“Don’t Know What You Got (Till It’s Gone) in San Pedro, Ambergris Caye, Belize.

It’s probably the case for most of us that we don’t fully appreciate how fortunate we are until something horrible happens.

Now I know that I have had and continue to have a great life. I had a wonderful Mum and Dad. I have a loving (and loved) Sister. I’ve got fantastic nieces and nephews. A few friends that I know would be ‘there’ if I ever needed them. And if that were not enough I’ve got Rose as my wife and best friend.

But my good fortune goes beyond this. I worked in an industry that I loved. I had colleagues that I admired and trusted. Apart from a brief period of illness when I contracted tuberculosis (I ‘blame a visit to Hong Kong for that) I’ve enjoyed an illness free life.

Enough for anybody. But no, it’s gets better because when Rose and I first visited Ambergris Caye sixteen years ago we decided, no, we determined, that one day we would live here and call this place home and we set about taking the steps that would enable us to realise this ambition. And we did just over two years ago when we left the UK to realise our dream.

Now very often during my ‘me time’ in the early morning (you know, out on the veranda with my mug of black coffee and the iPad) I do occasionally pause to think about how lucky I am. I mean, there’s not a day goes by that I do not enjoy. Yes, even when painting the fence or weeding the garden.

When you can have breakfast with a view like this


and watch the sun go down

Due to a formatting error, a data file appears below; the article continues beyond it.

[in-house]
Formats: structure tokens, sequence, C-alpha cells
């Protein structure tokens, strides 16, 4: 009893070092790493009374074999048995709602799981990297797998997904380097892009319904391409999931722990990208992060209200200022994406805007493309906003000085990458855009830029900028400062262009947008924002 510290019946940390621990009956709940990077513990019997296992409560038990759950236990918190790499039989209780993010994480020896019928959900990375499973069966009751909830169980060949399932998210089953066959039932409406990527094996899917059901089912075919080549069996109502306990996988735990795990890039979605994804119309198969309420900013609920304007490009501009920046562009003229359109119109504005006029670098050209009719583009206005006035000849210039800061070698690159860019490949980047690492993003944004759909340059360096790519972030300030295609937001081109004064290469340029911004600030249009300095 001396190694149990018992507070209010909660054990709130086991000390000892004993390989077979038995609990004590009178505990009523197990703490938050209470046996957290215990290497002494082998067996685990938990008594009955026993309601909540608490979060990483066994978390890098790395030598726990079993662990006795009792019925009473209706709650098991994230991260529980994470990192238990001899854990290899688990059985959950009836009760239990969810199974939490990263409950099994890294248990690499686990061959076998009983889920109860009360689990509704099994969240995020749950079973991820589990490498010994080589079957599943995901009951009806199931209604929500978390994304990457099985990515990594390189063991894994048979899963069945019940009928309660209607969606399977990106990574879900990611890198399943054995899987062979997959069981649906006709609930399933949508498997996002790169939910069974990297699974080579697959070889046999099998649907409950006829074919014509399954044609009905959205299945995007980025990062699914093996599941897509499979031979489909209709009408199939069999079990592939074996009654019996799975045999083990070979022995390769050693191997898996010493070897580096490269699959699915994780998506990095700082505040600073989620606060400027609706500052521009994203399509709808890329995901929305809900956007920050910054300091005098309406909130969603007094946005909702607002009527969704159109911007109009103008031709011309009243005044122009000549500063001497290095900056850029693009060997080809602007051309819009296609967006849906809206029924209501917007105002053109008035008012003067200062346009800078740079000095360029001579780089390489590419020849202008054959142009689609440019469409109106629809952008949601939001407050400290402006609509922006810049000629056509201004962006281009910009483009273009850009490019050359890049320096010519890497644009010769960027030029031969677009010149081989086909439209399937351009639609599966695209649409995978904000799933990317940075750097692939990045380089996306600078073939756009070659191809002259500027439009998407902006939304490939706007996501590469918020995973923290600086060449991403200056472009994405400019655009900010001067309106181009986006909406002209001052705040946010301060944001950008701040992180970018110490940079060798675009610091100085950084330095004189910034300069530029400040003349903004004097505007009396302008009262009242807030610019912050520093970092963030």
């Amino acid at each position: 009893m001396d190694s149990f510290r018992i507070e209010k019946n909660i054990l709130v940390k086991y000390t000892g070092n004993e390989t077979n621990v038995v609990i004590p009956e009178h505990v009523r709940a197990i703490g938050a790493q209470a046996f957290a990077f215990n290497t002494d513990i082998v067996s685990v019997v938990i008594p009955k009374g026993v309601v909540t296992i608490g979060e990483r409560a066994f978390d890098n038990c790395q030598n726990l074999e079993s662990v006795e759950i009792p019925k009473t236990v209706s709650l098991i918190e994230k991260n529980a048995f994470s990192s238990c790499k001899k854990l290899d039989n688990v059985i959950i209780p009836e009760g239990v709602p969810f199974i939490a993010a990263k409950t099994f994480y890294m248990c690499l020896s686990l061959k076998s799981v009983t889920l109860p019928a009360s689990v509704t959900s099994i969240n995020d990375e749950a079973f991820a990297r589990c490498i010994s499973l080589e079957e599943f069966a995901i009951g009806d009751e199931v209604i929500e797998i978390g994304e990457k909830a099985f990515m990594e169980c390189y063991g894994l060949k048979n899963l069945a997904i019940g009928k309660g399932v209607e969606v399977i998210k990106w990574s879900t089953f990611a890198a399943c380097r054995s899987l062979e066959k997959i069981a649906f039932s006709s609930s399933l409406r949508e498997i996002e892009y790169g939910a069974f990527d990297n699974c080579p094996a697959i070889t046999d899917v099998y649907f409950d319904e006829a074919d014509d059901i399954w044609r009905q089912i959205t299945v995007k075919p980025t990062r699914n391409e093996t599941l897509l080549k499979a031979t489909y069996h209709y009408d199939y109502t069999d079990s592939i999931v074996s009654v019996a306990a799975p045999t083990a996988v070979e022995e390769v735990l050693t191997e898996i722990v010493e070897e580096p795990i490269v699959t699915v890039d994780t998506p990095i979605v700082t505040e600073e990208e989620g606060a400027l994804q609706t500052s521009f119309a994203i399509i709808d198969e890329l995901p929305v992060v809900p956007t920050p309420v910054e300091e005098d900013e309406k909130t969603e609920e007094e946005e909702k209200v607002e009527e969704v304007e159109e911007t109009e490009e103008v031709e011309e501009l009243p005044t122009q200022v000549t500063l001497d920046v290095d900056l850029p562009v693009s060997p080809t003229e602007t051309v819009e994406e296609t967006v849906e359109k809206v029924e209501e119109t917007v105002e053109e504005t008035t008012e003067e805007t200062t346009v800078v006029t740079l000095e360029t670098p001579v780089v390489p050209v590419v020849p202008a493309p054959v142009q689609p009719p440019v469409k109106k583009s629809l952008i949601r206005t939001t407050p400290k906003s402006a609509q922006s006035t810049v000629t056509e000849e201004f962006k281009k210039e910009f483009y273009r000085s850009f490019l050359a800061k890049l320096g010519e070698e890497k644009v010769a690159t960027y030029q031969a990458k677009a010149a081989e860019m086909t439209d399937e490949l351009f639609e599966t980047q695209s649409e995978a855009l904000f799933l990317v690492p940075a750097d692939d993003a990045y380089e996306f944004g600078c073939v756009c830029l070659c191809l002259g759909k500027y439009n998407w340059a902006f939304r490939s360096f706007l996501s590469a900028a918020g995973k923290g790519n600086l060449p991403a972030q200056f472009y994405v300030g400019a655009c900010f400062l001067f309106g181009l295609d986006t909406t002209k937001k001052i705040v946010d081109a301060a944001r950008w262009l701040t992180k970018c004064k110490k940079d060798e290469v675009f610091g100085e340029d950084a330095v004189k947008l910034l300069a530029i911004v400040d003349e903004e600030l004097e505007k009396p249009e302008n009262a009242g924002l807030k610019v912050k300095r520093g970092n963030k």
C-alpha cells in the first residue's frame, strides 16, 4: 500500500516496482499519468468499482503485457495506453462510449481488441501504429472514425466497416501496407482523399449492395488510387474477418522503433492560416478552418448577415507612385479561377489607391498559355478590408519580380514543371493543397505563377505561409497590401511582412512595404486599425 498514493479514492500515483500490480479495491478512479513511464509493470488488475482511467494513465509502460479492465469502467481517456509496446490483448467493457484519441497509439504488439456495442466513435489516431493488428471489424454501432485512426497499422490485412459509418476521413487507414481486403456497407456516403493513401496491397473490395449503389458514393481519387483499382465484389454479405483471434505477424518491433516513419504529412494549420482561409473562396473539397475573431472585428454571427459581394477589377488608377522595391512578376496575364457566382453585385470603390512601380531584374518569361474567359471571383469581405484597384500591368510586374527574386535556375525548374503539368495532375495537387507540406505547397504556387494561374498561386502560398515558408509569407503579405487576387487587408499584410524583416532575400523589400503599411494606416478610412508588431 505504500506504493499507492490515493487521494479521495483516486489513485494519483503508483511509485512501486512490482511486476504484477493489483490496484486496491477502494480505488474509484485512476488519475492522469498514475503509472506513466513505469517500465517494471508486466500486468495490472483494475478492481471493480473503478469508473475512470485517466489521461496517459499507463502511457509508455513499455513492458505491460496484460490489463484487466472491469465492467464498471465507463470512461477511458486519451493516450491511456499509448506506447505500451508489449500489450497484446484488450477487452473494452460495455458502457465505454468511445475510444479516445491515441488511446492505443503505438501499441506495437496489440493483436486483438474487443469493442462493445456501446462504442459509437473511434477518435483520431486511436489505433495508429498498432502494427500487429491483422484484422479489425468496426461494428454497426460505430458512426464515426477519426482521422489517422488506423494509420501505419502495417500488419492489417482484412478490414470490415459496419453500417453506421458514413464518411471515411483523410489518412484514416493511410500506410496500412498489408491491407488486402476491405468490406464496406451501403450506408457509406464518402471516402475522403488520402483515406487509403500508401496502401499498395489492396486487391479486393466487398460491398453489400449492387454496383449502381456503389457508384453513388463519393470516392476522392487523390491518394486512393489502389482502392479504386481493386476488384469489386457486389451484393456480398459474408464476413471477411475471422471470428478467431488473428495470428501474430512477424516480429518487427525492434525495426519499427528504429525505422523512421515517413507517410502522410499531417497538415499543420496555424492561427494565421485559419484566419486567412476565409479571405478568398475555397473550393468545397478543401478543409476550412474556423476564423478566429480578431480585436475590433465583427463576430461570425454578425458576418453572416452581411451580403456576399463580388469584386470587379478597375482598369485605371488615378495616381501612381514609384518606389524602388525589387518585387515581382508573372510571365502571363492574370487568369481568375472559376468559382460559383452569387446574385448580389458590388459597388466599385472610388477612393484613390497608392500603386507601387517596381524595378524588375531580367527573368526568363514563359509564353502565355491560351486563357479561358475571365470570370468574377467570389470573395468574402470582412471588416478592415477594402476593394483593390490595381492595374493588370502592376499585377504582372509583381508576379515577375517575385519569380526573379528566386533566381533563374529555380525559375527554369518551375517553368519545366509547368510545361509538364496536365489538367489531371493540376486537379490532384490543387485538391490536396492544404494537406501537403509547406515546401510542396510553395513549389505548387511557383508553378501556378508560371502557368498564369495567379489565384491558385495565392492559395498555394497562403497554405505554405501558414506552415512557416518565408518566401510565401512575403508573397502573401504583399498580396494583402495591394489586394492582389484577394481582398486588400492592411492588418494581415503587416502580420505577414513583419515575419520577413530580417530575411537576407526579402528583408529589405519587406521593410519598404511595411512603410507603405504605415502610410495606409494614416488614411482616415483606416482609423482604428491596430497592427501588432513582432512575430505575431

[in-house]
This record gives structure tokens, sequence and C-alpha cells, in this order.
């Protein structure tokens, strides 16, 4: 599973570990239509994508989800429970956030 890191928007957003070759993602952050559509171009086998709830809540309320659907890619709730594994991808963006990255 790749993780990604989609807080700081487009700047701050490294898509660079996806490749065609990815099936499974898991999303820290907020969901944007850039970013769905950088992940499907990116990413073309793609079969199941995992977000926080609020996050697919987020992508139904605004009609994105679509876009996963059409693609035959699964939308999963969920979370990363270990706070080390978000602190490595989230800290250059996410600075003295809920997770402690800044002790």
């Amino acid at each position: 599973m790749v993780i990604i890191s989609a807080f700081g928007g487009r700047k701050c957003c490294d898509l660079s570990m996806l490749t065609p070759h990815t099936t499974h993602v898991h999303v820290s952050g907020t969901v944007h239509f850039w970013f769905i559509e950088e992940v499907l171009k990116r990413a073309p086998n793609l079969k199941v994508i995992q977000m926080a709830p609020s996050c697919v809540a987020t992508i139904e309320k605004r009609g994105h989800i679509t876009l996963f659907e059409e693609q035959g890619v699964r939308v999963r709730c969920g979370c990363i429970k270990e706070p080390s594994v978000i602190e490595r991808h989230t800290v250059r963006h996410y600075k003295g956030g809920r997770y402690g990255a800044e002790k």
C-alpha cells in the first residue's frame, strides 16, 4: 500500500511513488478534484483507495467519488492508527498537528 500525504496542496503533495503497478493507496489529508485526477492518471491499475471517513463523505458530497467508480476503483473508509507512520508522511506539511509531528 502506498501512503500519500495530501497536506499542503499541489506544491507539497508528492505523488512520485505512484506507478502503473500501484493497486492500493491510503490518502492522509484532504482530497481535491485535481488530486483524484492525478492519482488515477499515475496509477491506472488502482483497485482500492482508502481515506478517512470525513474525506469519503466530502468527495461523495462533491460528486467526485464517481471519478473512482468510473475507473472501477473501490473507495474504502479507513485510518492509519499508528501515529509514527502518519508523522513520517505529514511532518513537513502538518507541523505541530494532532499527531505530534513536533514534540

why wouldn’t you be happy!

But on Monday morning these passing thoughts took on a new nature. They gained real meaning when I read about the fire that broke out in Conch Shell Street the previous night and ravaged this area of Boca Del Rio.

My thoughts immediately turned to Lloyd and his family. Lloyd, frequent readers of this blog will know, has done quite a lot of work for us (landfill, garden clearance, building our dock, moving Gunner) and we’ve become quite friendly with him.


Lloyd and I when moving Gunner to its new home.

I wanted to know if Lloyd and his family were OK but didn’t want to disturb him unnecessarily so sent him a text. Around ten minutes later he ‘phoned me. They were all OK but their apartment, and everything (and I mean everything) in it had been destroyed by the fire. The wooden two floor apartment building had been razed to the ground.


Where Lloyd’s home stood until Sunday evening.


The building immediately east of his old home.

And to the west of him was the same level of devastation.



I didn’t catch up with Lloyd until yesterday – understandably he had been very busy – when we met at Estel’s. He’d lost everything apart from his boats (he needs these for his work) and his golf cart but he still had a smile on his face. “Nobody was hurt” he said, “That’s the main thing”.

By the time we saw each other he’d found new accommodation. Much, much smaller than his previous apartment but in the same street. He’d also got clothes for his family and a stove.

He’s got lots, lots more to get but hadn’t quite worked out what. “You don’t know what you got till it’s gone” he said. Lloyd’s a grafter though and he’s got loads of people that like him and will want to help him out.